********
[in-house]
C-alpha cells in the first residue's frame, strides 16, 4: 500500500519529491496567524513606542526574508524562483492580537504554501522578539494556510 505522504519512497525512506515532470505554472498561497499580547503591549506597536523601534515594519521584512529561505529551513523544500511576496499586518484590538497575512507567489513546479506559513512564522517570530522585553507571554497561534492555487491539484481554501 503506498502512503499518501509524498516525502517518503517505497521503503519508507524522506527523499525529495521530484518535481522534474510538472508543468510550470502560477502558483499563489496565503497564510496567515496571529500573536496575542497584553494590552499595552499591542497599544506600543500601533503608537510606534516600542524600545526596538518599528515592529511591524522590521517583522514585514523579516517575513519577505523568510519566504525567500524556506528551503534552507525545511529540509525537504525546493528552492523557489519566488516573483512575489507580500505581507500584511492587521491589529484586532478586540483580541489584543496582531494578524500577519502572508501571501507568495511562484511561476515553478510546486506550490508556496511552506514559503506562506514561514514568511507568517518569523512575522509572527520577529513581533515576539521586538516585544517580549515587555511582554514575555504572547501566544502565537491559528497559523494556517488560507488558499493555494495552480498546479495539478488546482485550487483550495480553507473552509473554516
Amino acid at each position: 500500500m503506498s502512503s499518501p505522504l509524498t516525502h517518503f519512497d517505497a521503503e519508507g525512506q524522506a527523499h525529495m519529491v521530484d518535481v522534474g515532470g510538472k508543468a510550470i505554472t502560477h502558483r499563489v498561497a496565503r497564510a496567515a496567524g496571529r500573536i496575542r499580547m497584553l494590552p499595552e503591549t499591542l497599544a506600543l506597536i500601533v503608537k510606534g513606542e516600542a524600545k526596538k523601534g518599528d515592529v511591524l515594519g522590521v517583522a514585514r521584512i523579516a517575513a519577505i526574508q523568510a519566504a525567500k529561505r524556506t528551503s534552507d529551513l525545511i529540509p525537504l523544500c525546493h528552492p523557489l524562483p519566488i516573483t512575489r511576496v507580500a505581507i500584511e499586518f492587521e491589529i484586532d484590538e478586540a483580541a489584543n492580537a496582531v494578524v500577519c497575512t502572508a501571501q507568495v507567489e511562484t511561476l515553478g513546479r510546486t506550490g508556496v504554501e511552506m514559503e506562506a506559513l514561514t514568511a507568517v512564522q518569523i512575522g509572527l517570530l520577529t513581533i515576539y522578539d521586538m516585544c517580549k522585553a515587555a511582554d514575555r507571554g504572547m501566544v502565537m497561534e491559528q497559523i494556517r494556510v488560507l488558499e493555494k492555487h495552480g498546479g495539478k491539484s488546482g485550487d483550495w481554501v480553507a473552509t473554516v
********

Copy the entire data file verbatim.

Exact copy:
[in-house]
C-alpha cells in the first residue's frame, strides 16, 4: 500500500519529491496567524513606542526574508524562483492580537504554501522578539494556510 505522504519512497525512506515532470505554472498561497499580547503591549506597536523601534515594519521584512529561505529551513523544500511576496499586518484590538497575512507567489513546479506559513512564522517570530522585553507571554497561534492555487491539484481554501 503506498502512503499518501509524498516525502517518503517505497521503503519508507524522506527523499525529495521530484518535481522534474510538472508543468510550470502560477502558483499563489496565503497564510496567515496571529500573536496575542497584553494590552499595552499591542497599544506600543500601533503608537510606534516600542524600545526596538518599528515592529511591524522590521517583522514585514523579516517575513519577505523568510519566504525567500524556506528551503534552507525545511529540509525537504525546493528552492523557489519566488516573483512575489507580500505581507500584511492587521491589529484586532478586540483580541489584543496582531494578524500577519502572508501571501507568495511562484511561476515553478510546486506550490508556496511552506514559503506562506514561514514568511507568517518569523512575522509572527520577529513581533515576539521586538516585544517580549515587555511582554514575555504572547501566544502565537491559528497559523494556517488560507488558499493555494495552480498546479495539478488546482485550487483550495480553507473552509473554516
Amino acid at each position: 500500500m503506498s502512503s499518501p505522504l509524498t516525502h517518503f519512497d517505497a521503503e519508507g525512506q524522506a527523499h525529495m519529491v521530484d518535481v522534474g515532470g510538472k508543468a510550470i505554472t502560477h502558483r499563489v498561497a496565503r497564510a496567515a496567524g496571529r500573536i496575542r499580547m497584553l494590552p499595552e503591549t499591542l497599544a506600543l506597536i500601533v503608537k510606534g513606542e516600542a524600545k526596538k523601534g518599528d515592529v511591524l515594519g522590521v517583522a514585514r521584512i523579516a517575513a519577505i526574508q523568510a519566504a525567500k529561505r524556506t528551503s534552507d529551513l525545511i529540509p525537504l523544500c525546493h528552492p523557489l524562483p519566488i516573483t512575489r511576496v507580500a505581507i500584511e499586518f492587521e491589529i484586532d484590538e478586540a483580541a489584543n492580537a496582531v494578524v500577519c497575512t502572508a501571501q507568495v507567489e511562484t511561476l515553478g513546479r510546486t506550490g508556496v504554501e511552506m514559503e506562506a506559513l514561514t514568511a507568517v512564522q518569523i512575522g509572527l517570530l520577529t513581533i515576539y522578539d521586538m516585544c517580549k522585553a515587555a511582554d514575555r507571554g504572547m501566544v502565537m497561534e491559528q497559523i494556517r494556510v488560507l488558499e493555494k492555487h495552480g498546479g495539478k491539484s488546482g485550487d483550495w481554501v480553507a473552509t473554516v